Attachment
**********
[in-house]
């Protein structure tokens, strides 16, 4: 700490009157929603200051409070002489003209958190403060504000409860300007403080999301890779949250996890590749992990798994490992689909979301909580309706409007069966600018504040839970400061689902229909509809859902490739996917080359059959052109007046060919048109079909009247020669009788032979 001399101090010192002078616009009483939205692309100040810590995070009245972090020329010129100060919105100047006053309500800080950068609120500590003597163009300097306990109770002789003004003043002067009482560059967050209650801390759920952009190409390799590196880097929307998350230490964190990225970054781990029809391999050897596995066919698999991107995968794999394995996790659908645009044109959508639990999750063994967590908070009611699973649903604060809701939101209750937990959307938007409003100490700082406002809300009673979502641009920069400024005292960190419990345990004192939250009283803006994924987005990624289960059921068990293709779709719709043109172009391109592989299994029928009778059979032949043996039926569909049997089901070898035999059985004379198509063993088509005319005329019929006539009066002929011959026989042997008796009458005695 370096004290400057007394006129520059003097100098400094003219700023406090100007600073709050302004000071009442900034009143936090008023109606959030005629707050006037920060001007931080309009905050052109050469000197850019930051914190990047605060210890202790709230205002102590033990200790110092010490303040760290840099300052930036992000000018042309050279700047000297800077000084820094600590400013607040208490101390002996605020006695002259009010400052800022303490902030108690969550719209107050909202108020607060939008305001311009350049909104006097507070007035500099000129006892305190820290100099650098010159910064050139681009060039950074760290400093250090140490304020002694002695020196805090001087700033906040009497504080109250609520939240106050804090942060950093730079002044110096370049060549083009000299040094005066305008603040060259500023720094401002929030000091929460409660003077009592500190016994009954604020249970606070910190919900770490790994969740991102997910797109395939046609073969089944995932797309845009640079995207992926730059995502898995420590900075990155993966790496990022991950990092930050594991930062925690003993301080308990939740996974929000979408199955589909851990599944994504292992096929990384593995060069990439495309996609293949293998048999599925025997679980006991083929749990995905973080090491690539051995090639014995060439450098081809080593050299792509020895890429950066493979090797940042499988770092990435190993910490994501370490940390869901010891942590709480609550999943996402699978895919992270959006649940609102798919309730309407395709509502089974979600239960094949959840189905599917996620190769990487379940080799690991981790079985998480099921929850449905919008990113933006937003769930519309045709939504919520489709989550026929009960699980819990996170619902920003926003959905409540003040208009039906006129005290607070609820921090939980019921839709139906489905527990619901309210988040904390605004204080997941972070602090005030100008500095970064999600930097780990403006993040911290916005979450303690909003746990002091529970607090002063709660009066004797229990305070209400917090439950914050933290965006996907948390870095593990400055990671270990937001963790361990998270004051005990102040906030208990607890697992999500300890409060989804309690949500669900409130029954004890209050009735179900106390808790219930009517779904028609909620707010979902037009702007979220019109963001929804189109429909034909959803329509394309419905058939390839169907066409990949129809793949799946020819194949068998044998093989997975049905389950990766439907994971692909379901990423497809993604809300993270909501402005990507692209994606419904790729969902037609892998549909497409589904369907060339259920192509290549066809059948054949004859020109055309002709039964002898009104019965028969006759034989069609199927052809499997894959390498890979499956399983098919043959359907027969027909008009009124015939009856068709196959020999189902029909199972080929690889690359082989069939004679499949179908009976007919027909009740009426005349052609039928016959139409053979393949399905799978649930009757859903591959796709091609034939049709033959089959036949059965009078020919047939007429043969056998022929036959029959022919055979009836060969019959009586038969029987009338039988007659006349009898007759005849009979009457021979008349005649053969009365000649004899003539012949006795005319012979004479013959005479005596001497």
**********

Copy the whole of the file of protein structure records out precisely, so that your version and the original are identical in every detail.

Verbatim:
[in-house]
């Protein structure tokens, strides 16, 4: 700490009157929603200051409070002489003209958190403060504000409860300007403080999301890779949250996890590749992990798994490992689909979301909580309706409007069966600018504040839970400061689902229909509809859902490739996917080359059959052109007046060919048109079909009247020669009788032979 001399101090010192002078616009009483939205692309100040810590995070009245972090020329010129100060919105100047006053309500800080950068609120500590003597163009300097306990109770002789003004003043002067009482560059967050209650801390759920952009190409390799590196880097929307998350230490964190990225970054781990029809391999050897596995066919698999991107995968794999394995996790659908645009044109959508639990999750063994967590908070009611699973649903604060809701939101209750937990959307938007409003100490700082406002809300009673979502641009920069400024005292960190419990345990004192939250009283803006994924987005990624289960059921068990293709779709719709043109172009391109592989299994029928009778059979032949043996039926569909049997089901070898035999059985004379198509063993088509005319005329019929006539009066002929011959026989042997008796009458005695 370096004290400057007394006129520059003097100098400094003219700023406090100007600073709050302004000071009442900034009143936090008023109606959030005629707050006037920060001007931080309009905050052109050469000197850019930051914190990047605060210890202790709230205002102590033990200790110092010490303040760290840099300052930036992000000018042309050279700047000297800077000084820094600590400013607040208490101390002996605020006695002259009010400052800022303490902030108690969550719209107050909202108020607060939008305001311009350049909104006097507070007035500099000129006892305190820290100099650098010159910064050139681009060039950074760290400093250090140490304020002694002695020196805090001087700033906040009497504080109250609520939240106050804090942060950093730079002044110096370049060549083009000299040094005066305008603040060259500023720094401002929030000091929460409660003077009592500190016994009954604020249970606070910190919900770490790994969740991102997910797109395939046609073969089944995932797309845009640079995207992926730059995502898995420590900075990155993966790496990022991950990092930050594991930062925690003993301080308990939740996974929000979408199955589909851990599944994504292992096929990384593995060069990439495309996609293949293998048999599925025997679980006991083929749990995905973080090491690539051995090639014995060439450098081809080593050299792509020895890429950066493979090797940042499988770092990435190993910490994501370490940390869901010891942590709480609550999943996402699978895919992270959006649940609102798919309730309407395709509502089974979600239960094949959840189905599917996620190769990487379940080799690991981790079985998480099921929850449905919008990113933006937003769930519309045709939504919520489709989550026929009960699980819990996170619902920003926003959905409540003040208009039906006129005290607070609820921090939980019921839709139906489905527990619901309210988040904390605004204080997941972070602090005030100008500095970064999600930097780990403006993040911290916005979450303690909003746990002091529970607090002063709660009066004797229990305070209400917090439950914050933290965006996907948390870095593990400055990671270990937001963790361990998270004051005990102040906030208990607890697992999500300890409060989804309690949500669900409130029954004890209050009735179900106390808790219930009517779904028609909620707010979902037009702007979220019109963001929804189109429909034909959803329509394309419905058939390839169907066409990949129809793949799946020819194949068998044998093989997975049905389950990766439907994971692909379901990423497809993604809300993270909501402005990507692209994606419904790729969902037609892998549909497409589904369907060339259920192509290549066809059948054949004859020109055309002709039964002898009104019965028969006759034989069609199927052809499997894959390498890979499956399983098919043959359907027969027909008009009124015939009856068709196959020999189902029909199972080929690889690359082989069939004679499949179908009976007919027909009740009426005349052609039928016959139409053979393949399905799978649930009757859903591959796709091609034939049709033959089959036949059965009078020919047939007429043969056998022929036959029959022919055979009836060969019959009586038969029987009338039988007659006349009898007759005849009979009457021979008349005649053969009365000649004899003539012949006795005319012979004479013959005479005596001497």